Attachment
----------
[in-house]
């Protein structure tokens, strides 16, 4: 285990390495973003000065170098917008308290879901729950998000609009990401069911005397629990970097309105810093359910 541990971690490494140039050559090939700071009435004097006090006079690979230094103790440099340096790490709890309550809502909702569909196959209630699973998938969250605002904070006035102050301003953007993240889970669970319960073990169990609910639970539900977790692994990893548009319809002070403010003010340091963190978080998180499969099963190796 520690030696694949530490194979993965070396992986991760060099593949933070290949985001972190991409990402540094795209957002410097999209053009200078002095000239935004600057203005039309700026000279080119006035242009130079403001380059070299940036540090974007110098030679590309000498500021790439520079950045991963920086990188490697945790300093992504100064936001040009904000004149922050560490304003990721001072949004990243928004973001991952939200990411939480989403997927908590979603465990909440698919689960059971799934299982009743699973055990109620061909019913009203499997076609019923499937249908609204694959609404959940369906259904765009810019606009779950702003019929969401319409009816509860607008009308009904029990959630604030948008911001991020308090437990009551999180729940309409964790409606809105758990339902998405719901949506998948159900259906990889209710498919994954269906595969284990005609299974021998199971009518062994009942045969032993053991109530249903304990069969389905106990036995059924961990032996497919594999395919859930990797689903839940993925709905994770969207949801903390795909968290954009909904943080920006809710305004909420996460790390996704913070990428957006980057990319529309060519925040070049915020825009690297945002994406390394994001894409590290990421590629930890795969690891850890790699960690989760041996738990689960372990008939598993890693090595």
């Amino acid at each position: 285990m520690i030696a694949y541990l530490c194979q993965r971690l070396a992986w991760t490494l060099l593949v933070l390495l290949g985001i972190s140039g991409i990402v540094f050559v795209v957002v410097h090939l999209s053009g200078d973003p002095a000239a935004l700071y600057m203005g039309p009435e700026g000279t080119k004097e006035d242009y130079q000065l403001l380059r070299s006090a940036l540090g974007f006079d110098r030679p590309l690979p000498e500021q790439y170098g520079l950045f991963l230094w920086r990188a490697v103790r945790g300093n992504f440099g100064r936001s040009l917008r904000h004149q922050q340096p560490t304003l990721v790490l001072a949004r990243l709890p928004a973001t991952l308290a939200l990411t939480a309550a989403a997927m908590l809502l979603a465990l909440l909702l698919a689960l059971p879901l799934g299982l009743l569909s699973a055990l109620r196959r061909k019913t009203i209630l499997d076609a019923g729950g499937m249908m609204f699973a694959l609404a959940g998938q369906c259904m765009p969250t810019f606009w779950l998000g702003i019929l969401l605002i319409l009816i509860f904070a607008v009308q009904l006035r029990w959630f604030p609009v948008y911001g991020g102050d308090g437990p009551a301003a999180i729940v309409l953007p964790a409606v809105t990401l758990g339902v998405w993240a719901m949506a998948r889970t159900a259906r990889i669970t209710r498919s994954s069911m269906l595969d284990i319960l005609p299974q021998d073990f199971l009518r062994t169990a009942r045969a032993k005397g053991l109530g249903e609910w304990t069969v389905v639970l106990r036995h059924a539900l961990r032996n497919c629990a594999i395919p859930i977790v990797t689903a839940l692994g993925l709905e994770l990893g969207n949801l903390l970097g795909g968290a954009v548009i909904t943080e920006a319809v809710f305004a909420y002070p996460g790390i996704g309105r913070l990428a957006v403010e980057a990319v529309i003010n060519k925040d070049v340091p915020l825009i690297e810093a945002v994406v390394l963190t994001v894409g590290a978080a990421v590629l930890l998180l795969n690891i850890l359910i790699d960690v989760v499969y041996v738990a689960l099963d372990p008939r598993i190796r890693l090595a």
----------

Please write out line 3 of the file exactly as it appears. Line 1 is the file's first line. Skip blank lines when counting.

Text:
């Amino acid at each position: 285990m520690i030696a694949y541990l530490c194979q993965r971690l070396a992986w991760t490494l060099l593949v933070l390495l290949g985001i972190s140039g991409i990402v540094f050559v795209v957002v410097h090939l999209s053009g200078d973003p002095a000239a935004l700071y600057m203005g039309p009435e700026g000279t080119k004097e006035d242009y130079q000065l403001l380059r070299s006090a940036l540090g974007f006079d110098r030679p590309l690979p000498e500021q790439y170098g520079l950045f991963l230094w920086r990188a490697v103790r945790g300093n992504f440099g100064r936001s040009l917008r904000h004149q922050q340096p560490t304003l990721v790490l001072a949004r990243l709890p928004a973001t991952l308290a939200l990411t939480a309550a989403a997927m908590l809502l979603a465990l909440l909702l698919a689960l059971p879901l799934g299982l009743l569909s699973a055990l109620r196959r061909k019913t009203i209630l499997d076609a019923g729950g499937m249908m609204f699973a694959l609404a959940g998938q369906c259904m765009p969250t810019f606009w779950l998000g702003i019929l969401l605002i319409l009816i509860f904070a607008v009308q009904l006035r029990w959630f604030p609009v948008y911001g991020g102050d308090g437990p009551a301003a999180i729940v309409l953007p964790a409606v809105t990401l758990g339902v998405w993240a719901m949506a998948r889970t159900a259906r990889i669970t209710r498919s994954s069911m269906l595969d284990i319960l005609p299974q021998d073990f199971l009518r062994t169990a009942r045969a032993k005397g053991l109530g249903e609910w304990t069969v389905v639970l106990r036995h059924a539900l961990r032996n497919c629990a594999i395919p859930i977790v990797t689903a839940l692994g993925l709905e994770l990893g969207n949801l903390l970097g795909g968290a954009v548009i909904t943080e920006a319809v809710f305004a909420y002070p996460g790390i996704g309105r913070l990428a957006v403010e980057a990319v529309i003010n060519k925040d070049v340091p915020l825009i690297e810093a945002v994406v390394l963190t994001v894409g590290a978080a990421v590629l930890l998180l795969n690891i850890l359910i790699d960690v989760v499969y041996v738990a689960l099963d372990p008939r598993i190796r890693l090595a």